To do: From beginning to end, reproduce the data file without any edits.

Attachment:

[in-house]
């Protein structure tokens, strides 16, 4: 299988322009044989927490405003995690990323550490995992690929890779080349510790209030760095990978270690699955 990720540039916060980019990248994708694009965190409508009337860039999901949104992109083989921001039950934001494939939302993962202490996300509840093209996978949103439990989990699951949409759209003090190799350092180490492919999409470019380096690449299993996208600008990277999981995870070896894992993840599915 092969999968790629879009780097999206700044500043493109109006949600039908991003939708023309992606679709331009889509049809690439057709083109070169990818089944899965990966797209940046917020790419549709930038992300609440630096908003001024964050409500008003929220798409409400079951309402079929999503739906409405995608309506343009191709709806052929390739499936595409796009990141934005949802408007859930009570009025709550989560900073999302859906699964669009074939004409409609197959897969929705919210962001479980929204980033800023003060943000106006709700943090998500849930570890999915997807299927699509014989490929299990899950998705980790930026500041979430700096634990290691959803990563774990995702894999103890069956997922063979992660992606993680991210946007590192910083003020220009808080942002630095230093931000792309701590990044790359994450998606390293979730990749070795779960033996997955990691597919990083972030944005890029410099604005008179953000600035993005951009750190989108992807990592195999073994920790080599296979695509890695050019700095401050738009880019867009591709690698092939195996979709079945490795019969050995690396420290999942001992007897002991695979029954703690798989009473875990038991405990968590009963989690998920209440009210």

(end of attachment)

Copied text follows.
[in-house]
């Protein structure tokens, strides 16, 4: 299988322009044989927490405003995690990323550490995992690929890779080349510790209030760095990978270690699955 990720540039916060980019990248994708694009965190409508009337860039999901949104992109083989921001039950934001494939939302993962202490996300509840093209996978949103439990989990699951949409759209003090190799350092180490492919999409470019380096690449299993996208600008990277999981995870070896894992993840599915 092969999968790629879009780097999206700044500043493109109006949600039908991003939708023309992606679709331009889509049809690439057709083109070169990818089944899965990966797209940046917020790419549709930038992300609440630096908003001024964050409500008003929220798409409400079951309402079929999503739906409405995608309506343009191709709806052929390739499936595409796009990141934005949802408007859930009570009025709550989560900073999302859906699964669009074939004409409609197959897969929705919210962001479980929204980033800023003060943000106006709700943090998500849930570890999915997807299927699509014989490929299990899950998705980790930026500041979430700096634990290691959803990563774990995702894999103890069956997922063979992660992606993680991210946007590192910083003020220009808080942002630095230093931000792309701590990044790359994450998606390293979730990749070795779960033996997955990691597919990083972030944005890029410099604005008179953000600035993005951009750190989108992807990592195999073994920790080599296979695509890695050019700095401050738009880019867009591709690698092939195996979709079945490795019969050995690396420290999942001992007897002991695979029954703690798989009473875990038991405990968590009963989690998920209440009210």